Founder and director of the AgeLab at MIT, Joseph F. Coughlin, believes 3D printing could reduce fuel use and emissions. Grocery stores of the future could potentially stock “food cartridges” he said.

These would then last for years instead of the plethora of perishable ingredients currently available, freeing up shelf space and reducing transportation and storage requirements.

Who is Doing 3D Food Printing Right

There is a lot going on in the 3D printed food world right now. High-end commercial kitchens, top pastry chefs and state-of-the-art food companies have gradually been adding 3D food printers to their culinary equipment collections.

Moreover, the modern generation of 3D food printers are more complex than ever before, utilizing nozzles, powdery material, lasers and robotic arms to make sugar sculptures, intricately patterned chocolate and latticed pastry.

Below, I summarize a few of my favorites innovations:

  • Barilla: The Italian food company, uses a 3D printing machine to make pasta using a simple mixture of water and semolina.
  • Chefjet: A 3D food printer that crystalizes thin layers of fine-grain sugar into various geometric configurations.
  • ByFlow: It’s chief product, the Focus 3D Food Printer, is a portable 3D food printing machine that costs around $4,380. The company plans to expand into the airline meal world and focus on selling printers to schools to educate the chefs of tomorrow.
  • Dinara Kasko 3D pastry printing: Ukrainian pastry chef Kasko uses 3D technologies to design her own unique plastic molds rather than for the food itself, allowing her to create increasingly extravagant shapes.
  • CocoJet: 3D Systems has tackled the food 3D printing market by developing its own 3D chocolate printer, the CocoJet. The additive manufacturing giant worked with US confectioners Hershey, who supplied the chocolate printing material. Ideal for cooks or chocolatiers who would like to create unique chocolate creations with a more complex design.
  • Foodini: Natural Machines’ primary goal was to explore quality and food safe 3D printing. The Foodini has different types of nozzles that allow you to print with almost any food material possible including pizza, quiche, chocolate or hummus. In addition, the startup shares recipes and examples of how to use the machine.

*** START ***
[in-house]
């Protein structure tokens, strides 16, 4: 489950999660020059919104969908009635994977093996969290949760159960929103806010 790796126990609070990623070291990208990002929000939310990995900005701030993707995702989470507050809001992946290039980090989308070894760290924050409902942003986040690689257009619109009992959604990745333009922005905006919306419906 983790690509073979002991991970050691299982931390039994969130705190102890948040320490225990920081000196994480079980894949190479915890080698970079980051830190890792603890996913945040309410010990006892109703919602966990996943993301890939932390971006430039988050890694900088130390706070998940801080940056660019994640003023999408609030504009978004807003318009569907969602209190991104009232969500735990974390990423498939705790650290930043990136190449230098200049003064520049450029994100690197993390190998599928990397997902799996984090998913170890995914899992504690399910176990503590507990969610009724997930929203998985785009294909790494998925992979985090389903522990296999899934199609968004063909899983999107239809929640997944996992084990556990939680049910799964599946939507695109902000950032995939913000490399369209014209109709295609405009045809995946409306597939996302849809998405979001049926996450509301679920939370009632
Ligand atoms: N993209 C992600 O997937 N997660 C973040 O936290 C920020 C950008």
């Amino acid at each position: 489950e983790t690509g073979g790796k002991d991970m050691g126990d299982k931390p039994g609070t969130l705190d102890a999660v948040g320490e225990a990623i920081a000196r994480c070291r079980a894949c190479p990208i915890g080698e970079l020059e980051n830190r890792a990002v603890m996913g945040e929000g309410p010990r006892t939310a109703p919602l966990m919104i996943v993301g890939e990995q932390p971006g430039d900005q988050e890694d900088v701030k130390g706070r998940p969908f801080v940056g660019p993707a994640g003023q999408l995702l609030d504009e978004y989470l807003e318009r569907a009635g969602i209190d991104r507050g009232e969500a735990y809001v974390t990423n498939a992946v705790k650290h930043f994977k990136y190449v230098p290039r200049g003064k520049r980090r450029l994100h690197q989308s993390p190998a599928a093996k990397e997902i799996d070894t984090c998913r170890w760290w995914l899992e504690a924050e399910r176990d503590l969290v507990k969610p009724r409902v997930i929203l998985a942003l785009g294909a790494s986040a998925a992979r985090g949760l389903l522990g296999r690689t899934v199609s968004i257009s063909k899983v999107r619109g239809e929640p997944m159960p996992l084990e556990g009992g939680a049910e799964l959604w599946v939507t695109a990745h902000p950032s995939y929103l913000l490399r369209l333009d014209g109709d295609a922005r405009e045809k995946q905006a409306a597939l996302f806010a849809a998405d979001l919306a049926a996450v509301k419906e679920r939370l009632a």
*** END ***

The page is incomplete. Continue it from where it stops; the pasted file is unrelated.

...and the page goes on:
Food for Thought

There’s no doubt about it — 3D food printing has come a long way in recent years. Campden BRI recently began a research project to assess and evaluate how 3D-printing applications could benefit the food industry, which will be an interesting one to watch.

While 3D food printing is a great idea in complex or mass cooking scenarios, time will ultimately tell if it’s here to stay for everyday use. For instance, home users will be responsible to source and purchase all the food components before inputting them into the machine.

One thing I am certain about is that applying 3D food printing technology to the food sector is complex and like most innovative developments, it will take time to gain momentum on a quotidian culinary landscape.

Indeed, there are many complex factors to consider, including:

  • Shelf-life
  • Microbiological contamination
  • Printing temperature
  • Textures
  • Rheology

People will also have to consider whether different foods are appropriate for printing. However, the fact that 3D-printing may have benefits for reducing process development and new product development times, cutting down food waste, improving the nutritional value of meals and even solving hunger in certain parts of the world where fresh and affordable ingredients are inaccessible, makes it a potentially significant historical innovation.